Day three brings me to a problem I’ve had previously and need to keep revisiting as much as necessary: time management. (Brief digression: I was once in a band called Element of Time – hence the title. We did not, however, cover “Under Pressure.”)
Today was another day of grammar for the juniors; we’re trying to work through this last unit on punctuation, and we can then put aside grammar for some more literature (and I think everyone will gladly trade grammar for American transcendentalists). I’ve told them from my first day of teaching this semester (well, yesterday) that I want to treat this unit like a Band-Aid: rip it off as quick and painlessly as possible. Let’s face it – these students don’t like grammar, and I’m afraid that I’m at a bit of a loss as to how I can make it any more interesting. My co-op has commisserated with me and advised not to worry about that since grammar is the dull part of English (apparently), but I don’t know if I’m satisfied with that. (English people or anyone else: How can grammar instruction be made more interesting? What have your past English teachers done to spice up this typically tedious aspect of language?)
I haven’t wanted to separate grammar from the transcendentalist unit that we need to get started on, though, and I’ve been trying to include both. The problem with this today was two-fold: 1) I obviously underestimated the amount of time that would be spent on the grammar lesson (on ellipsis points), and 2) the first section, which inevitably ends being the benchmark for how the lesson goes, was a little bit difficult, acting as though the directions for the homework of the previous day had been vague (the second class demonstrated this was untrue) and generally acting more confused about what was going on. I was also not entirely prepared for one activity; I had found a quote from Emerson’s essay “The American Scholar” that sort of epitomizes the transcendentalist view on nature, which culminates in the great sentence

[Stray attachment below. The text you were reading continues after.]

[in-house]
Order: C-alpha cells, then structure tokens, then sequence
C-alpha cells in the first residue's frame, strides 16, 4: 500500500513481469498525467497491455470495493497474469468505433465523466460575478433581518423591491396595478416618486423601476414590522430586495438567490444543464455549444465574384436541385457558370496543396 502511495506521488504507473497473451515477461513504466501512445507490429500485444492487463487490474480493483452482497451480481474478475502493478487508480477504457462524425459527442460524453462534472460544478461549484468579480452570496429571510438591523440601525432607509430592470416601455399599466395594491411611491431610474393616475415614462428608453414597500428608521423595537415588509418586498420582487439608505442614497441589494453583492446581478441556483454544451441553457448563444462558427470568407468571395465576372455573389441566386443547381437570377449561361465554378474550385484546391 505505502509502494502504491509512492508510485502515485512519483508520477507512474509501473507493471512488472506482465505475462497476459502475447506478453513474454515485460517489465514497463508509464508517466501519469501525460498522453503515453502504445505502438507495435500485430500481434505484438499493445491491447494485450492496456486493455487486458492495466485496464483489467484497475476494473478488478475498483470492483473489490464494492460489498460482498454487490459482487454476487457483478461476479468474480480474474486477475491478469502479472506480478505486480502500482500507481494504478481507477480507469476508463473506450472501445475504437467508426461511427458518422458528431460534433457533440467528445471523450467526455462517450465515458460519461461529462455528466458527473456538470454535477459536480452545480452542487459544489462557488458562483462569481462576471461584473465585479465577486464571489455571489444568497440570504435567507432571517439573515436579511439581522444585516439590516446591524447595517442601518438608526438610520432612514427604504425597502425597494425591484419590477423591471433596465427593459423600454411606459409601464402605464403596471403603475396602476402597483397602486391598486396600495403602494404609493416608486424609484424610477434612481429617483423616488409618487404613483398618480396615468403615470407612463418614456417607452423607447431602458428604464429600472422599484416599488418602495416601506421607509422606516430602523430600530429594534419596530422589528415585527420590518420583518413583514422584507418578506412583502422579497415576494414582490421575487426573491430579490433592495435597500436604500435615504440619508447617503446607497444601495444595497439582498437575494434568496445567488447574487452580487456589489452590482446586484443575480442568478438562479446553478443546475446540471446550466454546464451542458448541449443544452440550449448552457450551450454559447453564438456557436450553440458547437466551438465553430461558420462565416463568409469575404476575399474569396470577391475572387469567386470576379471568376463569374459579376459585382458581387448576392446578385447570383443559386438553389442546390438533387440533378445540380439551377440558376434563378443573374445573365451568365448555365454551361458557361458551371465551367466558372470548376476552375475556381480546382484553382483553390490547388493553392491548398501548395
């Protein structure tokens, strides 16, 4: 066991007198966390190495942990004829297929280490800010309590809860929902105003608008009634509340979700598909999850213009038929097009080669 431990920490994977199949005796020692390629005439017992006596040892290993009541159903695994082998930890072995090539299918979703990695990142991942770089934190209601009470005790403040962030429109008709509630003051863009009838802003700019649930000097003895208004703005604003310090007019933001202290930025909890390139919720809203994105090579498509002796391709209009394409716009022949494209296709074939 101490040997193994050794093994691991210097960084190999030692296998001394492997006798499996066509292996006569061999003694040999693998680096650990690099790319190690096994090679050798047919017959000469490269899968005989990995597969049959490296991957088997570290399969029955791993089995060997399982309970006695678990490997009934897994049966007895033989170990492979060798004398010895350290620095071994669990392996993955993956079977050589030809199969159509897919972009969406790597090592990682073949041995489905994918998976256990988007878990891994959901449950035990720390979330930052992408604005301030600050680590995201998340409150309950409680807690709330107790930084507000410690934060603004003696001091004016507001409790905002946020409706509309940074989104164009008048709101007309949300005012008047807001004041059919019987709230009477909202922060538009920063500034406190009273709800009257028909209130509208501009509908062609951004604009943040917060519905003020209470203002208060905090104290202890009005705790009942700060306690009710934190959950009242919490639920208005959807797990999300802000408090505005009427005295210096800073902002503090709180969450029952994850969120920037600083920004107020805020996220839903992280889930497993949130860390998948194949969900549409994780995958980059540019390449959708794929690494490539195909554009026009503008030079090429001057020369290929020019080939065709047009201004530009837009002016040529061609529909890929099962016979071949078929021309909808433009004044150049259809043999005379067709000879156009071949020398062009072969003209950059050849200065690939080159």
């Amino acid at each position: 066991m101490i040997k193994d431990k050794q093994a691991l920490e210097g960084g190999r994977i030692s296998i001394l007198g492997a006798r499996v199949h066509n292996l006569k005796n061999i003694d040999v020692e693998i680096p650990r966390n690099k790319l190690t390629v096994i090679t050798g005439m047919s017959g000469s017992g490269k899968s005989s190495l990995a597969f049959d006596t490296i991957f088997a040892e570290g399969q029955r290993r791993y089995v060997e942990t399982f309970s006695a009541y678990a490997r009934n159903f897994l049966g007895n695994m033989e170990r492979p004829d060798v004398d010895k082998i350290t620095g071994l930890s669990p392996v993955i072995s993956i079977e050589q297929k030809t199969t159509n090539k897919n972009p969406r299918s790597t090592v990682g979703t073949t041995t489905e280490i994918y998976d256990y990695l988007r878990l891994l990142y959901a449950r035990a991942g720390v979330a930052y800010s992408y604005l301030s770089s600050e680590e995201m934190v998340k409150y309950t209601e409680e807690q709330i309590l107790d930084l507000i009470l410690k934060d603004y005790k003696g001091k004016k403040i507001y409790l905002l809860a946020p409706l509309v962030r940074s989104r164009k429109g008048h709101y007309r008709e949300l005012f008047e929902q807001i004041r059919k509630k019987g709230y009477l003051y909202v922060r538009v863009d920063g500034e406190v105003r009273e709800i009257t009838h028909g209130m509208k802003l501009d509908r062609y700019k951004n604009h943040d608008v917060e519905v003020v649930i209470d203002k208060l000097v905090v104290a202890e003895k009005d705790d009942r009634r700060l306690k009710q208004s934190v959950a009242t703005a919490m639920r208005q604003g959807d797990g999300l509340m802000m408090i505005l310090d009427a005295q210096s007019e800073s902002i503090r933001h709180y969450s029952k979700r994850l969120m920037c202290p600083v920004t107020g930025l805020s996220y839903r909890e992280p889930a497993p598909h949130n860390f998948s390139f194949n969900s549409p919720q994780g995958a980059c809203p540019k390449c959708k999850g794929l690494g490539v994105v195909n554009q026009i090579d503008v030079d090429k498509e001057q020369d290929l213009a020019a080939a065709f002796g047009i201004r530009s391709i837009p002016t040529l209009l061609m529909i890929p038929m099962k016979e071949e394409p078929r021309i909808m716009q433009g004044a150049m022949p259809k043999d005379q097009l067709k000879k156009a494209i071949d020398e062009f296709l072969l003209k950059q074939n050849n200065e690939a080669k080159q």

And, in fine, the ancient precept, “Know thyself,” and the modern precept, “Study nature,” are at last one maxim.
I prepared a selection of text preceding and including this line and asked the students to format the passage for a quotation, including using ellipsis points to remove a relatively superfluous sentence. This allowed for some connection between the grammar unit and the literature…except that I basically ran out of time for any literature. I had intended to display the longer passage on the overhead projector but hadn’t prepared the transparency, so I gave a few minutes for students to work on their assignment while I wrote the passage down. This wasted far too much time, and that killed me. I was starting to go over biographical information on Emerson when the bell rang.
If this has never happened to any of you (and I hope it hasn’t!), having the bell ring in the middle of instruction when you are clearly not ready to be done is extremely exasperating. That bell was a clear indicator to everyone – the co-op, the students, and certainly to myself – that I had not prepared well enough and been aware of where I was in the timeline of the class. I tend to kick myself when big (and especially obvious) mistakes happen, and so I covered myself better for the second section. That class went much more smoothly: the students were better aware of the material and were generally more responsive, the transparency was ready and could be used immediately after the grammar instruction was over, and I was able to use the passage to preview the transcendentalist view of nature.
Still, I ended up having to shift my entire plan of instruction because of one day that I wasn’t ready for. This has been an excellent lesson for me – always think ahead and be aware of instructional time.
Tomorrow is yet another day of grammar, this time apostrophes in the possessive case, contractions, and plurals. I alloted a full period for this because so many students (and people in general) falter on the difference between possessive and contractions (especially homophones like their/they’re). The downside of this: a full period of grammar, and still no way to really make the material interesting. Unfortunately, it really does feel like ripping off a Band-Aid – it’s necessary but still not enjoyable. But at least we can get through it, and then we have plenty of literature that we can get to. Here’s to hoping that the discomfort for all will be minimal.